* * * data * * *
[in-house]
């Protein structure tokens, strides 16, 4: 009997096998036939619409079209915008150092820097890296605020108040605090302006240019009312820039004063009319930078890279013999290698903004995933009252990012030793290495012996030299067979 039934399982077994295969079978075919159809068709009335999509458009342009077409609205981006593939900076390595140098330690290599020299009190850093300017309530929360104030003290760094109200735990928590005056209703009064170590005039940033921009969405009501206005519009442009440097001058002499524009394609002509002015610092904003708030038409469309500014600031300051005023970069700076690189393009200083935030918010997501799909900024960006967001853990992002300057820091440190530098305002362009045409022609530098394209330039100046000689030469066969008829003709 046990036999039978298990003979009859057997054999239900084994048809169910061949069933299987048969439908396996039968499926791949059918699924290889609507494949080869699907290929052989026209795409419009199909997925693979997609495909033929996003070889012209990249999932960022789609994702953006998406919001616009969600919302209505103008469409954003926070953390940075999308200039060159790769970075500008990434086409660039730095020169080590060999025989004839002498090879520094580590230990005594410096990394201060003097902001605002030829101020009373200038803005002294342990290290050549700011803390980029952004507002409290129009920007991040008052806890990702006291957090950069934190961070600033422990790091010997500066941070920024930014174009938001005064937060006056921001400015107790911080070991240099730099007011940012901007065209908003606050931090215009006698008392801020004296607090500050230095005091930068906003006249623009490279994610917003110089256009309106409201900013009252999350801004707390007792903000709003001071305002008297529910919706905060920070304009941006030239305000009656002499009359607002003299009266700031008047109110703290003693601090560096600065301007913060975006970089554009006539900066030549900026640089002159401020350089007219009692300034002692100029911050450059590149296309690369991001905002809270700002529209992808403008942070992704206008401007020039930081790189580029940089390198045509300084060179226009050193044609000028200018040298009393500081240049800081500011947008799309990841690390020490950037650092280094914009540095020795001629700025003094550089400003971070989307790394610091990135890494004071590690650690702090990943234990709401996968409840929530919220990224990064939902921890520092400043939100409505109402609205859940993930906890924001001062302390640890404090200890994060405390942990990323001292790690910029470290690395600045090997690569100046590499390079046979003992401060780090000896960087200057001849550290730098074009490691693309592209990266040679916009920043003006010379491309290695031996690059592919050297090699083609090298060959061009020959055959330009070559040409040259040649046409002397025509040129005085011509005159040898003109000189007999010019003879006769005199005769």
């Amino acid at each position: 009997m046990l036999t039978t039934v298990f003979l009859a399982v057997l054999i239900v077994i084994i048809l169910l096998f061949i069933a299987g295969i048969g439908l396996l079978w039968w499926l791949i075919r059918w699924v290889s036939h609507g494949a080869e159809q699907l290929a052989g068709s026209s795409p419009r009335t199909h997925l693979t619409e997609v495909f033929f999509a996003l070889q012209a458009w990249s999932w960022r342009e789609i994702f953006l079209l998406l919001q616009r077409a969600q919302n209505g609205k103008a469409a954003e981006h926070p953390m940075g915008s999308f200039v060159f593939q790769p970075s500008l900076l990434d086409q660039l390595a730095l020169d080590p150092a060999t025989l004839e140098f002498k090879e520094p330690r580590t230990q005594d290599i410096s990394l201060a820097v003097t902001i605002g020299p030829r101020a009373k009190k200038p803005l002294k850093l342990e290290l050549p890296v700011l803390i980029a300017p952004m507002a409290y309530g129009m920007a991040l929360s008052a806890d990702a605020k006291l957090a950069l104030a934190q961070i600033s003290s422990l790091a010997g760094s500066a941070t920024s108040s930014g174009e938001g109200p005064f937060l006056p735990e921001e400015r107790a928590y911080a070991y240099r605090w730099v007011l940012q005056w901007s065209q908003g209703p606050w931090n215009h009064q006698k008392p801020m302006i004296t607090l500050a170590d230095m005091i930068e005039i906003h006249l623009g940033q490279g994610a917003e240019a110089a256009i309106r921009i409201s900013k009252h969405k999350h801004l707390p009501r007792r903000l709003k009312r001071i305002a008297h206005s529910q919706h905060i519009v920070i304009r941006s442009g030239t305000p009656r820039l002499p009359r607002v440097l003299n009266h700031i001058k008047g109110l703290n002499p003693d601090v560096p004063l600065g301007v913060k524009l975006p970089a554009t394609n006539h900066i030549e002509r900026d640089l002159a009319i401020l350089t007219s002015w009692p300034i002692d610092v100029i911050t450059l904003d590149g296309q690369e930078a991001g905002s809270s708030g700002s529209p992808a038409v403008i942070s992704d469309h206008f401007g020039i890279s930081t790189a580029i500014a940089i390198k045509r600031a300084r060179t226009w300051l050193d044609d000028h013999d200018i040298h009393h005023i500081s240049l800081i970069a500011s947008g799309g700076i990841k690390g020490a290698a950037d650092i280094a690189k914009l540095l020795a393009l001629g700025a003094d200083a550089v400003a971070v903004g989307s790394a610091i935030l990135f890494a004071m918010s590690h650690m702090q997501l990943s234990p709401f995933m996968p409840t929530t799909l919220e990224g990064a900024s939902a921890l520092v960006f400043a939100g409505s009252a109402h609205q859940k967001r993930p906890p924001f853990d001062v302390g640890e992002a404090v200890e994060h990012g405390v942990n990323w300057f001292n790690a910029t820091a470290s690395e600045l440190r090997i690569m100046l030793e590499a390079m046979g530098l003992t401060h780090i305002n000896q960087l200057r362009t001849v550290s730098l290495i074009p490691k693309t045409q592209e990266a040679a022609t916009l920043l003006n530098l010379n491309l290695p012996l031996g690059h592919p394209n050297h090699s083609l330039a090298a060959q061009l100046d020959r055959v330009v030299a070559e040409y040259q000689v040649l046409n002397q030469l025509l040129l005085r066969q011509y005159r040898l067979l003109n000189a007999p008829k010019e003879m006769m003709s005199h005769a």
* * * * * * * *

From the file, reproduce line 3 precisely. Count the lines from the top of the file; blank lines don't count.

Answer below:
């Amino acid at each position: 009997m046990l036999t039978t039934v298990f003979l009859a399982v057997l054999i239900v077994i084994i048809l169910l096998f061949i069933a299987g295969i048969g439908l396996l079978w039968w499926l791949i075919r059918w699924v290889s036939h609507g494949a080869e159809q699907l290929a052989g068709s026209s795409p419009r009335t199909h997925l693979t619409e997609v495909f033929f999509a996003l070889q012209a458009w990249s999932w960022r342009e789609i994702f953006l079209l998406l919001q616009r077409a969600q919302n209505g609205k103008a469409a954003e981006h926070p953390m940075g915008s999308f200039v060159f593939q790769p970075s500008l900076l990434d086409q660039l390595a730095l020169d080590p150092a060999t025989l004839e140098f002498k090879e520094p330690r580590t230990q005594d290599i410096s990394l201060a820097v003097t902001i605002g020299p030829r101020a009373k009190k200038p803005l002294k850093l342990e290290l050549p890296v700011l803390i980029a300017p952004m507002a409290y309530g129009m920007a991040l929360s008052a806890d990702a605020k006291l957090a950069l104030a934190q961070i600033s003290s422990l790091a010997g760094s500066a941070t920024s108040s930014g174009e938001g109200p005064f937060l006056p735990e921001e400015r107790a928590y911080a070991y240099r605090w730099v007011l940012q005056w901007s065209q908003g209703p606050w931090n215009h009064q006698k008392p801020m302006i004296t607090l500050a170590d230095m005091i930068e005039i906003h006249l623009g940033q490279g994610a917003e240019a110089a256009i309106r921009i409201s900013k009252h969405k999350h801004l707390p009501r007792r903000l709003k009312r001071i305002a008297h206005s529910q919706h905060i519009v920070i304009r941006s442009g030239t305000p009656r820039l002499p009359r607002v440097l003299n009266h700031i001058k008047g109110l703290n002499p003693d601090v560096p004063l600065g301007v913060k524009l975006p970089a554009t394609n006539h900066i030549e002509r900026d640089l002159a009319i401020l350089t007219s002015w009692p300034i002692d610092v100029i911050t450059l904003d590149g296309q690369e930078a991001g905002s809270s708030g700002s529209p992808a038409v403008i942070s992704d469309h206008f401007g020039i890279s930081t790189a580029i500014a940089i390198k045509r600031a300084r060179t226009w300051l050193d044609d000028h013999d200018i040298h009393h005023i500081s240049l800081i970069a500011s947008g799309g700076i990841k690390g020490a290698a950037d650092i280094a690189k914009l540095l020795a393009l001629g700025a003094d200083a550089v400003a971070v903004g989307s790394a610091i935030l990135f890494a004071m918010s590690h650690m702090q997501l990943s234990p709401f995933m996968p409840t929530t799909l919220e990224g990064a900024s939902a921890l520092v960006f400043a939100g409505s009252a109402h609205q859940k967001r993930p906890p924001f853990d001062v302390g640890e992002a404090v200890e994060h990012g405390v942990n990323w300057f001292n790690a910029t820091a470290s690395e600045l440190r090997i690569m100046l030793e590499a390079m046979g530098l003992t401060h780090i305002n000896q960087l200057r362009t001849v550290s730098l290495i074009p490691k693309t045409q592209e990266a040679a022609t916009l920043l003006n530098l010379n491309l290695p012996l031996g690059h592919p394209n050297h090699s083609l330039a090298a060959q061009l100046d020959r055959v330009v030299a070559e040409y040259q000689v040649l046409n002397q030469l025509l040129l005085r066969q011509y005159r040898l067979l003109n000189a007999p008829k010019e003879m006769m003709s005199h005769a």